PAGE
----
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Nearly 90 percent of Americans report some type of back and/or neck pain at some point. It’s a common medical complaint that can be an occasional distraction or a source of debilitating pain. If the discomfort becomes chronic (lasting 3-6 months or more), it can impact all aspects of life. Treatment options can range from home remedies to minimally invasive spine surgery. For most individuals with chronic back and neck pain, effective symptom management often includes a combination of treatments.

Hot/Cold Therapy

The application of heat or ice soothes inflamed muscles and increases circulation in the affected area. Temperature-based therapy may be effective for pain flare-ups that sometimes occur between doses of medication. Some patients experience better results when alternating heat and cold applications.

Medications

Pain relievers for chronic back and neck pain are available as oral pain meds in liquid or pill form or as topical pain medications (applied on top of the skin). Non-steroidal anti-inflammatory drugs (NSAIDs) like aspirin and ibuprofen work by easing soft tissue irritation. Narcotic pain medications and muscle relaxants are only meant for short-term use due to possible issues with addiction.

Physical Therapy


Physical therapy for chronic back and neck pain can be active, passive, or resistive in nature. Exercise in the form of core muscle strengthening, gentle stretching, or water-based activities is meant to improve flexibility and restore range of motion to affected parts of the back or neck. Passive forms of PT (done to the patient) may include:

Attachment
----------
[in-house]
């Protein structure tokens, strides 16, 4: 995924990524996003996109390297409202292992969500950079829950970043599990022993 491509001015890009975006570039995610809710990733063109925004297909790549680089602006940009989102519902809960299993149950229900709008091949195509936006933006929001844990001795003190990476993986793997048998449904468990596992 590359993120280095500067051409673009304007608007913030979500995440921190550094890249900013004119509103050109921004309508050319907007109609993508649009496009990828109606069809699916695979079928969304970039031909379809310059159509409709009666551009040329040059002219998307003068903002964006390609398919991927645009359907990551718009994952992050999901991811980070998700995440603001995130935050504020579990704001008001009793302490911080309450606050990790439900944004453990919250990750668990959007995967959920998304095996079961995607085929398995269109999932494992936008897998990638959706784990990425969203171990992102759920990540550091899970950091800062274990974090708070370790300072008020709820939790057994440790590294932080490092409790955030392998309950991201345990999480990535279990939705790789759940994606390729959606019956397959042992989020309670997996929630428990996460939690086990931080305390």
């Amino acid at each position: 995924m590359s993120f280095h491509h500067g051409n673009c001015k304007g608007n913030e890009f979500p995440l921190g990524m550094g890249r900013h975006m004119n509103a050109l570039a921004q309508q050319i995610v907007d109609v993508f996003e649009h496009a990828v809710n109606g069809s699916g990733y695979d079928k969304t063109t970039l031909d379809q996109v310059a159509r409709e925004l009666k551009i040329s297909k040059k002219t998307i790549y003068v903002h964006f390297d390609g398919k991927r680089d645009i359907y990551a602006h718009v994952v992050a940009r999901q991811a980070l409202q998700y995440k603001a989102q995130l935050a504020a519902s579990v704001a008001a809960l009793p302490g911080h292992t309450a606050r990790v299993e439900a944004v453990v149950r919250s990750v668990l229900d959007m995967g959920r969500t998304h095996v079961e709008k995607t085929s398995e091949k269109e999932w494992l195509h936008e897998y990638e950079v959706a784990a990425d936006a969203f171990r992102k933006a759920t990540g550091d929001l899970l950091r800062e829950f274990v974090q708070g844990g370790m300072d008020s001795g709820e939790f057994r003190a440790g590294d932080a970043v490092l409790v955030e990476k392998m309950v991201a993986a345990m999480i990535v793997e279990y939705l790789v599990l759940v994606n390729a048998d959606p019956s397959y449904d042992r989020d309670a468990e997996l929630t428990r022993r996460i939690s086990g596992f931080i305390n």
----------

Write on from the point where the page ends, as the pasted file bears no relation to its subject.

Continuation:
• Massage therapy
  • Chiropractic adjustments
  • Transcutaneous electrical nerve stimulation (TENS) units and other forms of electrotherapy
  • Epidural injections

Behavioral Modification

In addition to avoiding likely pain triggers, behavioral modification sometimes involves cognitive therapy and the use of relaxation techniques to ease the stress that can make chronic pain worse. Patients learn to control basic functions such as heart rate, blood pressure, and muscle tension with biofeedback.

Minimally Invasive Surgery


Surgery becomes an option if there is a pressing medical urgency (life-threatening symptoms) or when conservative (non-surgical) treatments aren’t providing sufficient relief. Arthroscopic surgery involving the use of special instruments and a camera attached to a tube is an increasingly common method used to explore affected parts of the lower back and cervical spine (neck) or perform certain surgical procedures.

Some long-established surgical procedures for chronic back and neck pain, such as discectomies (removal of herniated disc material) and fusions, can be performed using less-invasive techniques. Surgery may also involve the implantation of a spinal cord stimulator (SCS) to allow patients to self-manage radiating pain felt in arms, shoulders, or legs.

Lifestyle Changes

Making productive lifestyle changes can also have a noticeable impact on chronic pain symptoms. Patients may be encouraged to get regular exercise and adopt a diet that includes lean proteins, vitamin-rich green, leafy vegetables, and fatty fish like tuna and salmon. Additional lifestyle adjustments may include:

  • Being mindful of posture
  • Sticking to a steady sleep schedule
  • Avoiding long periods sitting in the same position

Receiving an accurate diagnosis can result in a better focus with chronic back and neck pain treatments. Be honest with your doctor about what you’re experiencing and how you’re responding to treatment attempts. When exploring treatment options, have realistic expectations of results you hope to achieve. Because of the way chronic pain affects nerves, bones, joints, and soft tissues, it’s not always possible to experience complete relief. Even so, a point may be reached where pain is manageable.